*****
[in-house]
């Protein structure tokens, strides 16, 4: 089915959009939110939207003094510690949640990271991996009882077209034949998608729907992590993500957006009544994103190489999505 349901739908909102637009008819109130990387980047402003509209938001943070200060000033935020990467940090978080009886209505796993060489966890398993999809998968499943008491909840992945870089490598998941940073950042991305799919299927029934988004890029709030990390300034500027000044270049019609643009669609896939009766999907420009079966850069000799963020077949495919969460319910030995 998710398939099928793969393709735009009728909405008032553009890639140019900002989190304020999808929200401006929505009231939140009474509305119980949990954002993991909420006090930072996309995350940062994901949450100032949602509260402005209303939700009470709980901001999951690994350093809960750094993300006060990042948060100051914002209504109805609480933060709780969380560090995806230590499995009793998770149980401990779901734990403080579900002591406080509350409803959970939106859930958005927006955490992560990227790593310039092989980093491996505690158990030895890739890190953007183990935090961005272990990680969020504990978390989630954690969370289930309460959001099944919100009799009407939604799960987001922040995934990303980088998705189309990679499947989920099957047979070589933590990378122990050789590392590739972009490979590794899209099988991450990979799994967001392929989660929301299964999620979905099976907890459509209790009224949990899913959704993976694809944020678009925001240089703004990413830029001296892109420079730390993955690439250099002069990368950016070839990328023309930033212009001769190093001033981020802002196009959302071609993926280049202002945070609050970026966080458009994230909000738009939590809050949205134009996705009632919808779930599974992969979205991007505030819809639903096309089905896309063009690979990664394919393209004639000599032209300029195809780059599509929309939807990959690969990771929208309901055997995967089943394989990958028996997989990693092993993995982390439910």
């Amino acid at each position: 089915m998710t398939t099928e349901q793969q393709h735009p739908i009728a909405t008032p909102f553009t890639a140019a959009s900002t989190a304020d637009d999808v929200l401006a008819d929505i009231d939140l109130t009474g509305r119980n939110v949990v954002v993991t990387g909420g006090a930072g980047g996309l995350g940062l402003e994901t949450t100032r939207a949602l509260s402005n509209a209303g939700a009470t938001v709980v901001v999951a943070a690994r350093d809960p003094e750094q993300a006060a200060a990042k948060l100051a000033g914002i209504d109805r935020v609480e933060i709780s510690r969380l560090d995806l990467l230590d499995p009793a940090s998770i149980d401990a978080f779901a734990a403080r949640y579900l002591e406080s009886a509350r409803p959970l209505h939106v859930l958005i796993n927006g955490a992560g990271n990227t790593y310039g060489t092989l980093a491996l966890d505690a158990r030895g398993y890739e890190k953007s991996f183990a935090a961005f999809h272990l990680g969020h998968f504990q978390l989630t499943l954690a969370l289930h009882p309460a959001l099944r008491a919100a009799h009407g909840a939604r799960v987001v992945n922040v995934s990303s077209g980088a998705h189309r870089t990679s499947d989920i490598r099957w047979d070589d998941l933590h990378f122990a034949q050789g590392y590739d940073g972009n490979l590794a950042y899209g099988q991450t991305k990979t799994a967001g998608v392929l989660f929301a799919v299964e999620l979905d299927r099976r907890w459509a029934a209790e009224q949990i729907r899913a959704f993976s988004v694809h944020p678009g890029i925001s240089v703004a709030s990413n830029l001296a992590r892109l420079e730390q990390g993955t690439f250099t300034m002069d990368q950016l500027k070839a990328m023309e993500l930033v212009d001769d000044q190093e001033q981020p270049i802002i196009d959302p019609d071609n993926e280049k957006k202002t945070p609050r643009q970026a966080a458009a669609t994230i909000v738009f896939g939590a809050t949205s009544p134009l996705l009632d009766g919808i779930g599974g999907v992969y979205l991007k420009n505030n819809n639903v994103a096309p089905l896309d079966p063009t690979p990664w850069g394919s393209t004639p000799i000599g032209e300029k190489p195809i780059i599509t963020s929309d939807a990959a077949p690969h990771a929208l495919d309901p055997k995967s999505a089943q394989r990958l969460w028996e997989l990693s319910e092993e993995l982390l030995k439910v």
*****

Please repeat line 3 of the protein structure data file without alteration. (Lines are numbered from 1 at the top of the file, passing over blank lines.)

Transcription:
């Amino acid at each position: 089915m998710t398939t099928e349901q793969q393709h735009p739908i009728a909405t008032p909102f553009t890639a140019a959009s900002t989190a304020d637009d999808v929200l401006a008819d929505i009231d939140l109130t009474g509305r119980n939110v949990v954002v993991t990387g909420g006090a930072g980047g996309l995350g940062l402003e994901t949450t100032r939207a949602l509260s402005n509209a209303g939700a009470t938001v709980v901001v999951a943070a690994r350093d809960p003094e750094q993300a006060a200060a990042k948060l100051a000033g914002i209504d109805r935020v609480e933060i709780s510690r969380l560090d995806l990467l230590d499995p009793a940090s998770i149980d401990a978080f779901a734990a403080r949640y579900l002591e406080s009886a509350r409803p959970l209505h939106v859930l958005i796993n927006g955490a992560g990271n990227t790593y310039g060489t092989l980093a491996l966890d505690a158990r030895g398993y890739e890190k953007s991996f183990a935090a961005f999809h272990l990680g969020h998968f504990q978390l989630t499943l954690a969370l289930h009882p309460a959001l099944r008491a919100a009799h009407g909840a939604r799960v987001v992945n922040v995934s990303s077209g980088a998705h189309r870089t990679s499947d989920i490598r099957w047979d070589d998941l933590h990378f122990a034949q050789g590392y590739d940073g972009n490979l590794a950042y899209g099988q991450t991305k990979t799994a967001g998608v392929l989660f929301a799919v299964e999620l979905d299927r099976r907890w459509a029934a209790e009224q949990i729907r899913a959704f993976s988004v694809h944020p678009g890029i925001s240089v703004a709030s990413n830029l001296a992590r892109l420079e730390q990390g993955t690439f250099t300034m002069d990368q950016l500027k070839a990328m023309e993500l930033v212009d001769d000044q190093e001033q981020p270049i802002i196009d959302p019609d071609n993926e280049k957006k202002t945070p609050r643009q970026a966080a458009a669609t994230i909000v738009f896939g939590a809050t949205s009544p134009l996705l009632d009766g919808i779930g599974g999907v992969y979205l991007k420009n505030n819809n639903v994103a096309p089905l896309d079966p063009t690979p990664w850069g394919s393209t004639p000799i000599g032209e300029k190489p195809i780059i599509t963020s929309d939807a990959a077949p690969h990771a929208l495919d309901p055997k995967s999505a089943q394989r990958l969460w028996e997989l990693s319910e092993e993995l982390l030995k439910v």